Icelandic Sweater Manufacturers Demand New Regulations

Published September 14, 2012

Manufacturers of Icelandic sweaters have sent a letter to Minister of Employment and Innovation Steingrímur J. Sigfússon, calling for stronger regulations in how the sweaters are labeled.
As reported, it came to light earlier this summer that some Icelandic sweaters were being manufactured abroad using Icelandic wool. This has raised the ire of a group of handknitters, who believe the practice undermines job opportunities that could be had in Iceland. They also said they considered it insulting to foreign guests to offer what is being implied is an Icelandic product when it was in fact made abroad. The labour union Framsýn has taken the matter a step further, requesting a list of Icelandic companies that are having sweaters made overseas and then imported into the country, and want to know what the work conditions are of those making sweaters in China and Taiwan.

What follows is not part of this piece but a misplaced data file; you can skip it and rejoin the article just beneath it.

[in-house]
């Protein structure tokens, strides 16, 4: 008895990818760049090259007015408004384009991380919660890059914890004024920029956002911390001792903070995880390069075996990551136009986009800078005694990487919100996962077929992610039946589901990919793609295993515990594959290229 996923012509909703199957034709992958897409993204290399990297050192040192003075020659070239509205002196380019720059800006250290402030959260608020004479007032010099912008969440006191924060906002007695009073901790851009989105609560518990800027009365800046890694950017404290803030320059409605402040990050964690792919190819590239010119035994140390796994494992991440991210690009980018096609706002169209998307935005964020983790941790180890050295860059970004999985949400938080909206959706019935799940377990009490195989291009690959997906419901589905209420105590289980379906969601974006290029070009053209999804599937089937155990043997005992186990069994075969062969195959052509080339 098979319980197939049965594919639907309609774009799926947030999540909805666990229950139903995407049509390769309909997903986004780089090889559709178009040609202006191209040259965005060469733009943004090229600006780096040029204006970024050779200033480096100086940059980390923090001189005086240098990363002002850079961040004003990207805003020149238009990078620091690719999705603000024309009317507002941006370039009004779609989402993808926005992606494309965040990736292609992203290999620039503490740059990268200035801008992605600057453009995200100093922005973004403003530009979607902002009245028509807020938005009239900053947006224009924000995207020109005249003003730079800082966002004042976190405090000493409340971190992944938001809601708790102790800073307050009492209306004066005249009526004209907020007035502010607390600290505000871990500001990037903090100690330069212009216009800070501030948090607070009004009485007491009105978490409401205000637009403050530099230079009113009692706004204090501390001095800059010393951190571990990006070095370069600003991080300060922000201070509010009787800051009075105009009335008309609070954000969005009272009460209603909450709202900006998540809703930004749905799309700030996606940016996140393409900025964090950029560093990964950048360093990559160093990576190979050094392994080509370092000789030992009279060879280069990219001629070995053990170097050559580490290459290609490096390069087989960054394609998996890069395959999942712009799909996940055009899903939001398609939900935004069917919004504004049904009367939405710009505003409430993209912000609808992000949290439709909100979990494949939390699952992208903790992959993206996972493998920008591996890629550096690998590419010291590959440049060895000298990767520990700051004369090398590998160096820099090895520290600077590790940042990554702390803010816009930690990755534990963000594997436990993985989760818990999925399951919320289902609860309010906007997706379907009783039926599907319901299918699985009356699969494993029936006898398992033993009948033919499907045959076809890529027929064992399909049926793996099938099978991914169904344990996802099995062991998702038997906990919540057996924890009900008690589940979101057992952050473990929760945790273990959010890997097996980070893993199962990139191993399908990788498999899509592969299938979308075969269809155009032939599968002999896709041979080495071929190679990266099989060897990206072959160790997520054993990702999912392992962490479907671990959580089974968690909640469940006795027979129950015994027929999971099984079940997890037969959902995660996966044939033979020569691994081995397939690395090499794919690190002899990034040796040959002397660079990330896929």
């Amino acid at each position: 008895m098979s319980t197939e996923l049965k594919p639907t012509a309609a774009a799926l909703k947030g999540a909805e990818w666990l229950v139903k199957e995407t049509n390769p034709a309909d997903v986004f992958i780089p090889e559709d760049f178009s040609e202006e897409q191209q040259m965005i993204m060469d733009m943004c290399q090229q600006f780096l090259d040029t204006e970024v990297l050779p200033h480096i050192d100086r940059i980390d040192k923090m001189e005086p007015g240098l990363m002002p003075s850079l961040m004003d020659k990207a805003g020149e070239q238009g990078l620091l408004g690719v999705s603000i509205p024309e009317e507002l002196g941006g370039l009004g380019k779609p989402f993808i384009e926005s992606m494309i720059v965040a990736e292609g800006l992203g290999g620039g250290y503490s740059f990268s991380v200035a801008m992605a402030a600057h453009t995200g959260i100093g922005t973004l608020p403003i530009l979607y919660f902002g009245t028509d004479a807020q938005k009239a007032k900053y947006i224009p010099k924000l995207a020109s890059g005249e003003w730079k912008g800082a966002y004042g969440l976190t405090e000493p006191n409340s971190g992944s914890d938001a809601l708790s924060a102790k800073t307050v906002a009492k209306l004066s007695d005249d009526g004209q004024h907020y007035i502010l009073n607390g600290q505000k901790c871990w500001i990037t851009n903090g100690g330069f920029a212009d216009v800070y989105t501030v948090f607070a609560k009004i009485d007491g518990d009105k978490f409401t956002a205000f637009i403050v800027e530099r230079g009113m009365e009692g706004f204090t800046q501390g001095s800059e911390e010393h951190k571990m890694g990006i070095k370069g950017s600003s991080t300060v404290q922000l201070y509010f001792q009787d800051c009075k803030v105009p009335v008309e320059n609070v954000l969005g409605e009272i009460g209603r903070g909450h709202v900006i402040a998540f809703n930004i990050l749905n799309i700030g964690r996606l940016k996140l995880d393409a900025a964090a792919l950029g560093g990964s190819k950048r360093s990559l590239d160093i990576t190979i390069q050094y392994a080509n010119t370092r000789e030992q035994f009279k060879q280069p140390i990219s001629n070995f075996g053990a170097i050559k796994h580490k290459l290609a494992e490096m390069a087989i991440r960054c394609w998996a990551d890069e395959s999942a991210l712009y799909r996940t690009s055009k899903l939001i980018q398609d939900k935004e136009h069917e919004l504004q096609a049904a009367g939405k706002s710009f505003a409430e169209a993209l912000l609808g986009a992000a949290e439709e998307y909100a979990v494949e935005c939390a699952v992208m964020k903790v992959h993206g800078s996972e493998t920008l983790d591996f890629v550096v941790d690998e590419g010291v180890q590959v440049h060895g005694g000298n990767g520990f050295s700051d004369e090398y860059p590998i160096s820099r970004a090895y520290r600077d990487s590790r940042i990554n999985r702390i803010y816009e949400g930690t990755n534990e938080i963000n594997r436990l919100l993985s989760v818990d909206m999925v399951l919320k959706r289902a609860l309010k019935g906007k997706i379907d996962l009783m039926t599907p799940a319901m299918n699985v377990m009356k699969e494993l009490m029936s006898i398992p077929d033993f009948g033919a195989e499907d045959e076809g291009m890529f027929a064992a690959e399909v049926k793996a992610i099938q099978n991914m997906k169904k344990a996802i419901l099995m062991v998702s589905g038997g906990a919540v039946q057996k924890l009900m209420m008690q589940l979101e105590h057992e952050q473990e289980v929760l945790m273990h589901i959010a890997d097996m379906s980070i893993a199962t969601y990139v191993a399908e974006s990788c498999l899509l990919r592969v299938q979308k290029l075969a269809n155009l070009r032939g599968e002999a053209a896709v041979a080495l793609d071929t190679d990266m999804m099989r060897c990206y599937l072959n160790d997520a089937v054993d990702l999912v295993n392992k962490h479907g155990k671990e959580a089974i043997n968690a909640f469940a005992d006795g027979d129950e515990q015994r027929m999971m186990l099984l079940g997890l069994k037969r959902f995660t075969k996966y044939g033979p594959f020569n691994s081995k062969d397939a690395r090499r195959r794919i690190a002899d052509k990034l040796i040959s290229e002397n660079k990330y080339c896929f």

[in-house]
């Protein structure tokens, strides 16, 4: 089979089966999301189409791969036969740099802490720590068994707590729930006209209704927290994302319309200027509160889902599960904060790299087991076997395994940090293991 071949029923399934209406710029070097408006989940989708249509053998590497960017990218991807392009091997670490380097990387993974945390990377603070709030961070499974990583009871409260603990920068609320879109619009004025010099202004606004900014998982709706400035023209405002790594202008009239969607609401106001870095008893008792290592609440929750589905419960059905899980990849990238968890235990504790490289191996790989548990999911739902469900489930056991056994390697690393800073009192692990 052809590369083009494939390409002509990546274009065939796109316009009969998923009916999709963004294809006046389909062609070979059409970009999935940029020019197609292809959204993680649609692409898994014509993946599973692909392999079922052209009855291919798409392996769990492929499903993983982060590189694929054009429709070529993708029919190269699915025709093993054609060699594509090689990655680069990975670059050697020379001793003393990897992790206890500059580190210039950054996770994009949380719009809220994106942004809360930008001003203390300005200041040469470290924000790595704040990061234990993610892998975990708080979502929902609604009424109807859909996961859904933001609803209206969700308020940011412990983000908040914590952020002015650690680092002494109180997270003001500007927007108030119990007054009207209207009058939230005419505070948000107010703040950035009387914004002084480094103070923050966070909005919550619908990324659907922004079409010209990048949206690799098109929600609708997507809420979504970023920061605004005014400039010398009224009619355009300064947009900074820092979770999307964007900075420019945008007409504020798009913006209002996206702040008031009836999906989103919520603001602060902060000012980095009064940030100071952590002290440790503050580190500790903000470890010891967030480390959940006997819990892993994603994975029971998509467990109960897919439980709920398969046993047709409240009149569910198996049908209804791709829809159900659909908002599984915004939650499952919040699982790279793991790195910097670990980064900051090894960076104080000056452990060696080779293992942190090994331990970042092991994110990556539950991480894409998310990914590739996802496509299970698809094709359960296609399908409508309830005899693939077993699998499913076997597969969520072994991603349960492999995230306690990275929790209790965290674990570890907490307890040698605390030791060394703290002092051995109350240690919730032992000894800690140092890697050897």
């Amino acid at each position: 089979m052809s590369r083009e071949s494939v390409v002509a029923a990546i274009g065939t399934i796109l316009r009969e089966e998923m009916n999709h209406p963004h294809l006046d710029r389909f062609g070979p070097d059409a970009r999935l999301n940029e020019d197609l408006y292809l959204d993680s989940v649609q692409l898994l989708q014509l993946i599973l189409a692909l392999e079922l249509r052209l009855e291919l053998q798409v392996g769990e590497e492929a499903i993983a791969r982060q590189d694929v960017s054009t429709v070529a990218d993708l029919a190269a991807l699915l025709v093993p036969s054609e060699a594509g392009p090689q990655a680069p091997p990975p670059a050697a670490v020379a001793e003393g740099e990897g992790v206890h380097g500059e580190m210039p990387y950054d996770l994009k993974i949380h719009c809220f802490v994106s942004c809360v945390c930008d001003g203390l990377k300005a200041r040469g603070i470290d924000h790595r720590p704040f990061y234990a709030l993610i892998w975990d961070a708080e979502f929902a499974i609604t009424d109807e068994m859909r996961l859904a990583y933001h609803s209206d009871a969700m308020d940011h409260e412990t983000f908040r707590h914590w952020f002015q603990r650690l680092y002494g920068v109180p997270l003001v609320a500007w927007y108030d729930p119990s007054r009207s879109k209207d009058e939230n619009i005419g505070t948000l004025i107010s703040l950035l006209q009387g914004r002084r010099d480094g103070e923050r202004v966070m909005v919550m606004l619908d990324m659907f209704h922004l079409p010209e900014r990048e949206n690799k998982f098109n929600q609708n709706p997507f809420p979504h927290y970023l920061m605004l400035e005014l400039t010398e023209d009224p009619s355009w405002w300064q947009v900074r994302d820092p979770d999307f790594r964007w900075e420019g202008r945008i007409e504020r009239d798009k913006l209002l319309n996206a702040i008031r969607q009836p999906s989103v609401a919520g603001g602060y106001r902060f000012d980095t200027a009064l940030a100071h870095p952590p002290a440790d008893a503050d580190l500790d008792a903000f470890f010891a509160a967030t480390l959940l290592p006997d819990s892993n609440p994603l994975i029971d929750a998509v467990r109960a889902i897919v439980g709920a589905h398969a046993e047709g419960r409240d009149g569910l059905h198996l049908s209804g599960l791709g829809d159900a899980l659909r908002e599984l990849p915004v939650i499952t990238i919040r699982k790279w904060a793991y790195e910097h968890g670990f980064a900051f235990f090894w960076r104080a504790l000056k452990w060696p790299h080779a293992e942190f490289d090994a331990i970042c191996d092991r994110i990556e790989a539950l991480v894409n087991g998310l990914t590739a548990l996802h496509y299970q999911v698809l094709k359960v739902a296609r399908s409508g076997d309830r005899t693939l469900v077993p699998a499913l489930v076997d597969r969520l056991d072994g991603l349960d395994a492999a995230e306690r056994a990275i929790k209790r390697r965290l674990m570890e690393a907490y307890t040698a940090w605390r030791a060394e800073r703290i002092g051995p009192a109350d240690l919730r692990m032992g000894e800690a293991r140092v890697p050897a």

RÚV reports that many designers and sellers they spoke to said that the demand for the sweaters is simply too great for the domestic work force alone to handle. A good many of these sweaters are labeled as being made of Icelandic wool, while not indicating that they were knitted overseas.
Framsýn has now published an open letter on the website, addressed to Minister of Employment and Innovation Steingrímur J. Sigfússon. Within the letter, they ask that he set stricter regulations regarding the Icelandic sweater, so that people can know whether or not an Icelandic sweater was made in Iceland. They have also requested a meeting with the minister over the matter.
The Icelandic sweater – or lopapeysa – is considered by many to be one of the trademarks of Icelandic culture, even though the sweater didn’t actually appear until the 1950s, and may have been inspired by Swedish, South American, or Turkish designs.



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